Retaining the old code name as a prefix also allows the codes to be listed consecutively in the code manager, as shown in Figure 4, rather than being scattered in the code listing. Thus, keeping the old code name helps to manage the new codes better, especially if there is a possibility of repeating code names. When ‘create’ is clicked on, the new codes are created and shown in the ‘split code’ dialogue box.
Figure 4: Consecutive code listing
In the ‘split code’ dialogue box, as shown in Figure 5, the quotations are assigned to one or more appropriate and specific code(s). Quotations can still be retained under the old code name as desired since it is still a code. The old code can contain quotations that it best describes or retain all its quotations though they are being split. But when the mutually exclusive option is checked, each quotation can only belong to one code. After assigning the quotations to the appropriate code(s), click on ‘split code’ to complete the splitting.
Figure 5: Second split code dialogue box
Preparing a good network could be quite taxing and require creativity. In a network view, one could show the relationship that exists between different entities in the project. To be able to establish the relationship among entities, code-code links and hyperlinks are used. New code-code links and hyperlinks can also be created, and existing ones created by ATLAS.ti can be edited in the relation manager as shown in Figure 6. This makes both code-code links and hyperlinks malleable, thereby giving users the ability to be creative in showing relationships among entities using links with the properties that portray the desired relationship.
Figure 6: Creating and editing links
It is important to keep networks from being unnecessarily busy and easy to understand in the bid to create a meaningful network. It is not compulsory to use all the quotations (especially if there are repetitions) if the main aim is to make known the unique findings and not frequencies. Also, at times, in achieving an objective, only one network may not be sufficient or it may be too busy and the font size would be too tiny and illegible. To be able to express clear results, a network can be used to highlight the main points as shown in Figure 7 while other networks could be used to explain one or more of the highlighted points per network. The results in Figure 8 show a breakdown of one of the points in Figure 7 (i.e., training).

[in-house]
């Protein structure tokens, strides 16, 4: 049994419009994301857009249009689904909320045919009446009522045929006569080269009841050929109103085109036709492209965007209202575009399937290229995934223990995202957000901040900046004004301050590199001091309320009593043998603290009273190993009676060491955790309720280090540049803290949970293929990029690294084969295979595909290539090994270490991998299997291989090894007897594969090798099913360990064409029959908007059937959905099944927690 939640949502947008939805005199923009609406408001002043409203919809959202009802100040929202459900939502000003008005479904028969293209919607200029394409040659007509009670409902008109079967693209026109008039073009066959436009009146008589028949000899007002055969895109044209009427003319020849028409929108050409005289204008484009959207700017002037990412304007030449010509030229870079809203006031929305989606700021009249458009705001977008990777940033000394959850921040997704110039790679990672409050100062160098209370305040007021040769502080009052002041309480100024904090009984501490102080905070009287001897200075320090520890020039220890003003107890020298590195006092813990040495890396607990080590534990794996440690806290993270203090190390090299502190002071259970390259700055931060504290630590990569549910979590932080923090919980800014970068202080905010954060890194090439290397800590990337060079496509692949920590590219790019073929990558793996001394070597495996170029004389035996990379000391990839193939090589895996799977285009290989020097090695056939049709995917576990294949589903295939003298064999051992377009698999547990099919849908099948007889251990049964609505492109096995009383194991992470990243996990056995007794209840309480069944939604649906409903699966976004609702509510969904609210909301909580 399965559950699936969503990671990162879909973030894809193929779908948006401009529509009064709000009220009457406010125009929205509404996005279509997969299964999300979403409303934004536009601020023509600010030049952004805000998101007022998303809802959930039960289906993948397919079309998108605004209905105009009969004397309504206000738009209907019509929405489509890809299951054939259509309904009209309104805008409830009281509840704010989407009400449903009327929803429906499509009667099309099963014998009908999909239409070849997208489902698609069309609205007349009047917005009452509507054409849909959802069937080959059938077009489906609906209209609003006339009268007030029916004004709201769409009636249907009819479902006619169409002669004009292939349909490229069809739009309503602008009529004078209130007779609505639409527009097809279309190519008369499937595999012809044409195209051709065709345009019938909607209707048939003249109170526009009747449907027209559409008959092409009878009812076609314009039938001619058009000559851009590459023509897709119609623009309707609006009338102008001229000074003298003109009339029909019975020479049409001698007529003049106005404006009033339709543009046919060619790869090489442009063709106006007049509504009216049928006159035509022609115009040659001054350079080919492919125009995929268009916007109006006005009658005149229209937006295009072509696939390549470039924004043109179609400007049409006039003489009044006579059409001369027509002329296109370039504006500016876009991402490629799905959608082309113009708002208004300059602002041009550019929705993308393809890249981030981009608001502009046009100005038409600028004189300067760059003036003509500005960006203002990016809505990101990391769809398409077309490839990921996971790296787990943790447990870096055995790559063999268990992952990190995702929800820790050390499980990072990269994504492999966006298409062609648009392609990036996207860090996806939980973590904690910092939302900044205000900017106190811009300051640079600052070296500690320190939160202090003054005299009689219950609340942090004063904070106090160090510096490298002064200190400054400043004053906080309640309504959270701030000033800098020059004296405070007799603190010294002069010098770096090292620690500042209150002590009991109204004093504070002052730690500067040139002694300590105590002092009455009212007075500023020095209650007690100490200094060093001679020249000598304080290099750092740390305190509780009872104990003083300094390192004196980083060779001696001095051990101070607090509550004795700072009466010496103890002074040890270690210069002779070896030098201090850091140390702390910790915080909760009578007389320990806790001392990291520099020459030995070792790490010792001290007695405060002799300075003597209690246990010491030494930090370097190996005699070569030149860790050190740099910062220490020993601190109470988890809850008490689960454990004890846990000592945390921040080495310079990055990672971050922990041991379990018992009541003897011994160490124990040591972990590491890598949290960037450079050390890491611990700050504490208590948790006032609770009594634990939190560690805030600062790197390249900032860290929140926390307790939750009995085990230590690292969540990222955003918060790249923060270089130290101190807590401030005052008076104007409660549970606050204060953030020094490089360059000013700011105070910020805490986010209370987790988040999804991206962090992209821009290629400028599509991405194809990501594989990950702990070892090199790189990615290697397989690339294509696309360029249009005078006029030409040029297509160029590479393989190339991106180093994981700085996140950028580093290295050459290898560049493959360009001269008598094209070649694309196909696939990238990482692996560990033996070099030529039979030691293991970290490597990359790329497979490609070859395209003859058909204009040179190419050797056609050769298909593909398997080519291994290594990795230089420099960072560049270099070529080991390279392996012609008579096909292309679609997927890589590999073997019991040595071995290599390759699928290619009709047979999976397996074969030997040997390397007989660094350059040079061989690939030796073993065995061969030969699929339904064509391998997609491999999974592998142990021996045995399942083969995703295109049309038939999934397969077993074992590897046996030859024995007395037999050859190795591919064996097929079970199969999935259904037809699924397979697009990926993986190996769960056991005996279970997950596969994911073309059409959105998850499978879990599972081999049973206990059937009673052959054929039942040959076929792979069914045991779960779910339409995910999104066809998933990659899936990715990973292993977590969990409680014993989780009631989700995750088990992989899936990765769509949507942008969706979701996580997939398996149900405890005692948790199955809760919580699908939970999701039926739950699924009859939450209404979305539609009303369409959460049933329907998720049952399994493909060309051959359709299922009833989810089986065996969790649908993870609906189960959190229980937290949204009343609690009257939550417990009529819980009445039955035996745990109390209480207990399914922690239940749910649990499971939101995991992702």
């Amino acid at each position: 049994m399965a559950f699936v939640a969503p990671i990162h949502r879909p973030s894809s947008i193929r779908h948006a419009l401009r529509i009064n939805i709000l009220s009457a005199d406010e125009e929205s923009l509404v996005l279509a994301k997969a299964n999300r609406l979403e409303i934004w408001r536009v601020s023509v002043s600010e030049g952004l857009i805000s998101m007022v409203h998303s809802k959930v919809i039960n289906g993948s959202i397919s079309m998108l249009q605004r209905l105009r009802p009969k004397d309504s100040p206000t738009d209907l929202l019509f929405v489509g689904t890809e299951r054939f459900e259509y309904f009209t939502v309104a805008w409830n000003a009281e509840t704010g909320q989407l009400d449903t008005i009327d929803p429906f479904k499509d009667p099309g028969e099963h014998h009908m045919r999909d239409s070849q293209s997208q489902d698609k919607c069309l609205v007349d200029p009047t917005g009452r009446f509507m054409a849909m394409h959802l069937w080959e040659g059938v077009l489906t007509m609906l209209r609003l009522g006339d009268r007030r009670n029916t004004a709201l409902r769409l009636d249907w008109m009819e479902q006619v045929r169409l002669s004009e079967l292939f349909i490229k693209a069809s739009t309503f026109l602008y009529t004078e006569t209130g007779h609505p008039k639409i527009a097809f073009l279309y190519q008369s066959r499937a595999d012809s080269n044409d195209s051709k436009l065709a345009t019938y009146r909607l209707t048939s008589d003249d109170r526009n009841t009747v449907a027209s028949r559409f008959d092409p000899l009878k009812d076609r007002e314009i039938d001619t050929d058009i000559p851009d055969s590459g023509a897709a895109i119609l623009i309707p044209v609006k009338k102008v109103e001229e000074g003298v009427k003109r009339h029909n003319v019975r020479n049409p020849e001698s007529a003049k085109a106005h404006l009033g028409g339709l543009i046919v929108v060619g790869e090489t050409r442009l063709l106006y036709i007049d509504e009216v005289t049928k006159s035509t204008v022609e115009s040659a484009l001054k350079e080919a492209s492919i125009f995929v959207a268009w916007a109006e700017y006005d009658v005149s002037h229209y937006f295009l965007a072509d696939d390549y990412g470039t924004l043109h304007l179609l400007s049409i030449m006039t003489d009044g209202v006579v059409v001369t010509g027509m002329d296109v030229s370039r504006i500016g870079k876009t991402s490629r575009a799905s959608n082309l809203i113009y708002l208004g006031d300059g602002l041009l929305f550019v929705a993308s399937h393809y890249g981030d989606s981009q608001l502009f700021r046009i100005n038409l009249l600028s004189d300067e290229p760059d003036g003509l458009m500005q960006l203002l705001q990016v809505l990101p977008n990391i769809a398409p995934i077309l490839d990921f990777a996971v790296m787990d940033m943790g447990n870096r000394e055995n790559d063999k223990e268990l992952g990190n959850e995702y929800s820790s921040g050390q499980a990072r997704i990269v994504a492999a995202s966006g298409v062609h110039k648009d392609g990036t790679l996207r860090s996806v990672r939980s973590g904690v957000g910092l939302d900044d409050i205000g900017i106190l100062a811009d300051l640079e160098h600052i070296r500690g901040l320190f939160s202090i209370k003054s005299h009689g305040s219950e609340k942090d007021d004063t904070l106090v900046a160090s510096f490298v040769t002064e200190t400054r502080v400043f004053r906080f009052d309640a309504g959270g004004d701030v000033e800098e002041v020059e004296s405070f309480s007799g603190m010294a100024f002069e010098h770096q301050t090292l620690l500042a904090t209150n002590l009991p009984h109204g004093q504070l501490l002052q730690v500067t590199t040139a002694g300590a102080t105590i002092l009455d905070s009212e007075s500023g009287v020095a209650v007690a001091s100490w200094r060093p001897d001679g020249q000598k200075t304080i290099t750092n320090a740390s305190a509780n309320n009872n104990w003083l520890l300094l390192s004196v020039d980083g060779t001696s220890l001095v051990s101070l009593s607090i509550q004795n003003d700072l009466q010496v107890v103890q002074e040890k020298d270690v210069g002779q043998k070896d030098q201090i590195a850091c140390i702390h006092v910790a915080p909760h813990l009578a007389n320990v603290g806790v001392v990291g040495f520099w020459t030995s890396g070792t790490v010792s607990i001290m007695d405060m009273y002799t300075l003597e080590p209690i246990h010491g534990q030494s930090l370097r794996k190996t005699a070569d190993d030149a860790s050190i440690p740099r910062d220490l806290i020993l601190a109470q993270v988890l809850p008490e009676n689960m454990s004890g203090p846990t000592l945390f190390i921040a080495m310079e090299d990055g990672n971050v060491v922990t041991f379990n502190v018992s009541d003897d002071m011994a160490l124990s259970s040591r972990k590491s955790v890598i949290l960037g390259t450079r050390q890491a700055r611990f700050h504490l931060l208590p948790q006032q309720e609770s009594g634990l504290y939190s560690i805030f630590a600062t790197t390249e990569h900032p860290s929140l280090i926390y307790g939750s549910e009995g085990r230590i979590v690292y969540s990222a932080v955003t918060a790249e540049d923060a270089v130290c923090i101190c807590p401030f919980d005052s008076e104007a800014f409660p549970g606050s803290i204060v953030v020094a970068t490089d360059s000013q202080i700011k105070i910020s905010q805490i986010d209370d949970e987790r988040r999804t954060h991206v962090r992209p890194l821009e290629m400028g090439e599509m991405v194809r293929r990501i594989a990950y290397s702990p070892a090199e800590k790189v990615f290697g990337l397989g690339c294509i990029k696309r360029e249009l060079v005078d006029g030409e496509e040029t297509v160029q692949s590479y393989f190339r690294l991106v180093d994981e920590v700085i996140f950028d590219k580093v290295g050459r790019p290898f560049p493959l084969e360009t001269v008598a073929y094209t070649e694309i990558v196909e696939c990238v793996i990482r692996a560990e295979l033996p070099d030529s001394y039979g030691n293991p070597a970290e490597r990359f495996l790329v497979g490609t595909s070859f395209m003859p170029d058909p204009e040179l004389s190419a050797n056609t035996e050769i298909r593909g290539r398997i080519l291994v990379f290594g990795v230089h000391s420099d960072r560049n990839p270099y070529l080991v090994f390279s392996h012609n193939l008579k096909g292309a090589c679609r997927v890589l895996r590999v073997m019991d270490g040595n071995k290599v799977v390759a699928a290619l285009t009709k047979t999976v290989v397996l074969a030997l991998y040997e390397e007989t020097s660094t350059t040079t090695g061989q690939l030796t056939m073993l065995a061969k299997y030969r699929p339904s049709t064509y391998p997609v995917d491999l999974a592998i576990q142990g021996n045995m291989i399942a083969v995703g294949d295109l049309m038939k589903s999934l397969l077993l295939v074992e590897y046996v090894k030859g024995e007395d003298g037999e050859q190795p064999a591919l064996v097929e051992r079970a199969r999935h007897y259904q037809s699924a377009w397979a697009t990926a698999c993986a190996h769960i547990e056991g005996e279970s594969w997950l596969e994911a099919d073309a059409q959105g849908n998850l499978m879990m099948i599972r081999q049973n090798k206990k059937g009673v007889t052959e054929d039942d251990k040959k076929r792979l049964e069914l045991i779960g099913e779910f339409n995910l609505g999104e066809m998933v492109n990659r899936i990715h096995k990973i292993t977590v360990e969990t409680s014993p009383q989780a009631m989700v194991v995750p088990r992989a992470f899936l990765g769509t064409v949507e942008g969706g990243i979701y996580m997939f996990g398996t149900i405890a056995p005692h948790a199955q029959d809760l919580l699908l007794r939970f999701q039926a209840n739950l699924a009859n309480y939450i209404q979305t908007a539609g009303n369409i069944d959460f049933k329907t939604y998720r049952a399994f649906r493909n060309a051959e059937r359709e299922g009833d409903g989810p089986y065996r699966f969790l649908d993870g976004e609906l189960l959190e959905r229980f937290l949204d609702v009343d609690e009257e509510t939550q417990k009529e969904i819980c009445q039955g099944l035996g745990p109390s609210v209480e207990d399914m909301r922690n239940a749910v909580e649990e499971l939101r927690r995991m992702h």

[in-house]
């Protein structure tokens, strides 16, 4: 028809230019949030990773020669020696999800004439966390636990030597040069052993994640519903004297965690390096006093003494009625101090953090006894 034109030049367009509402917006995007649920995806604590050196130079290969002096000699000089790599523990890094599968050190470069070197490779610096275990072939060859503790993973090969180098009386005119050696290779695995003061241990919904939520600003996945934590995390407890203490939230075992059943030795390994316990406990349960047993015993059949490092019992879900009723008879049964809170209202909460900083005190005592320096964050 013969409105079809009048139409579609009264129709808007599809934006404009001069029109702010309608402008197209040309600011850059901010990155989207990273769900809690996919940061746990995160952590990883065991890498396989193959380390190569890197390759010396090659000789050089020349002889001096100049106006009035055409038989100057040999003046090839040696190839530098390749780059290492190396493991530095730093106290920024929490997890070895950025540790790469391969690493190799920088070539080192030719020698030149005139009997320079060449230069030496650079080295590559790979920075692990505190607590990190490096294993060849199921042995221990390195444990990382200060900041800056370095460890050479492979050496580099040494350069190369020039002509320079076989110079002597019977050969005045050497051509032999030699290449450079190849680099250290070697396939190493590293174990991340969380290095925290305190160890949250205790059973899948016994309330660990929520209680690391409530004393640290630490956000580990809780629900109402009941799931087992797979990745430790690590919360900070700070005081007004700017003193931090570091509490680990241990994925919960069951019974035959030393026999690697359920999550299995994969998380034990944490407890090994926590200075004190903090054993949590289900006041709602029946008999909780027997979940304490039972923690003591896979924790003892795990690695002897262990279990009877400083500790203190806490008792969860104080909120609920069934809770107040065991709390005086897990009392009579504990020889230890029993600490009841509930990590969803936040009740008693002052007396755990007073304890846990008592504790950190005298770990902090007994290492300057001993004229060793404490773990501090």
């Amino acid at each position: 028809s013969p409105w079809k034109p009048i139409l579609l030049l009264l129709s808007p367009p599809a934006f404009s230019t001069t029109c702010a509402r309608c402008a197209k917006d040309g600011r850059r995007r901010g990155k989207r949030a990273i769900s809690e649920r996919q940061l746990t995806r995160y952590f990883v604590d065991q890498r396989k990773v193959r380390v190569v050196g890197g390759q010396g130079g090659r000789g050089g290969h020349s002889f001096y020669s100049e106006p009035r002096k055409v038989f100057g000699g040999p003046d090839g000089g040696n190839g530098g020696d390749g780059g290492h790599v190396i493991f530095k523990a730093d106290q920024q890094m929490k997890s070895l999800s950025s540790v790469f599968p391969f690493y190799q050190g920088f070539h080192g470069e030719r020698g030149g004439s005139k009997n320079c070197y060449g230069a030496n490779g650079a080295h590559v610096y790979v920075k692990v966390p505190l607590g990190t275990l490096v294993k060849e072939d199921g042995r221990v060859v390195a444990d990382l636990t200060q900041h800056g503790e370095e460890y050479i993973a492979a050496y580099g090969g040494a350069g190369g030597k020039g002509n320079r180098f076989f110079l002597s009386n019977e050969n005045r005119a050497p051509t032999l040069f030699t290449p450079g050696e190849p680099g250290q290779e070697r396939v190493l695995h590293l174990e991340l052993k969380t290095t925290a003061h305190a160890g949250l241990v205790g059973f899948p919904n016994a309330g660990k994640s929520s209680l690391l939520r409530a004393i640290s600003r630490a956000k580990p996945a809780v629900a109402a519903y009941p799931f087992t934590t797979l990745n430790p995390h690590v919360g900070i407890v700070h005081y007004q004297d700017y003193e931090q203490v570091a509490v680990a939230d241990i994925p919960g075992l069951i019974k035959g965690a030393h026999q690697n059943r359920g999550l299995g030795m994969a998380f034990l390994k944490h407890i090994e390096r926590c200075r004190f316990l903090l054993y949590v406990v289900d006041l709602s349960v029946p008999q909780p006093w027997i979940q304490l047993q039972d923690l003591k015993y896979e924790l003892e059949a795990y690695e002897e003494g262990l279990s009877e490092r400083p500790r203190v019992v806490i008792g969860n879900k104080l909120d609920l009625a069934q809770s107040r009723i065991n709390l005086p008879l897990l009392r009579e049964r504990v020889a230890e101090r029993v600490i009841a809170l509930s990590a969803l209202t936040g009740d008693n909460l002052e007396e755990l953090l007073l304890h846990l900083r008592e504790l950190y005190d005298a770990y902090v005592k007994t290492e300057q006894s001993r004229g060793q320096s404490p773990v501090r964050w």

Figure 7: Highlights of benefits that farmers derived from the innovation platform
In using the links, the direction of the arrowhead is important and should be meaningful. In Figure 8, it can be seen that ‘preservation and processing’, ‘natural insect pest control’ and ‘vegetable and seed production’ were part of ‘training as benefit,’ which the purple arrows pointed to. Also, ‘the truth is that people don’t consume dried vegetable in this area’ explains why ‘…the technology has not been tried out’, hence the arrow pointed to the quotation which is being explained. The same thing applies to the link ‘expands’ which points to the quotation which ‘in this area, this does not make much sense. Consumers have not exhausted the supply of fresh vegetables not to talk of dried vegetables’ expands. Code colours could also be helpful. In Figure 8, the codes that are part of ‘training as benefit’ are of the same colour showing that they are at the same level in the network.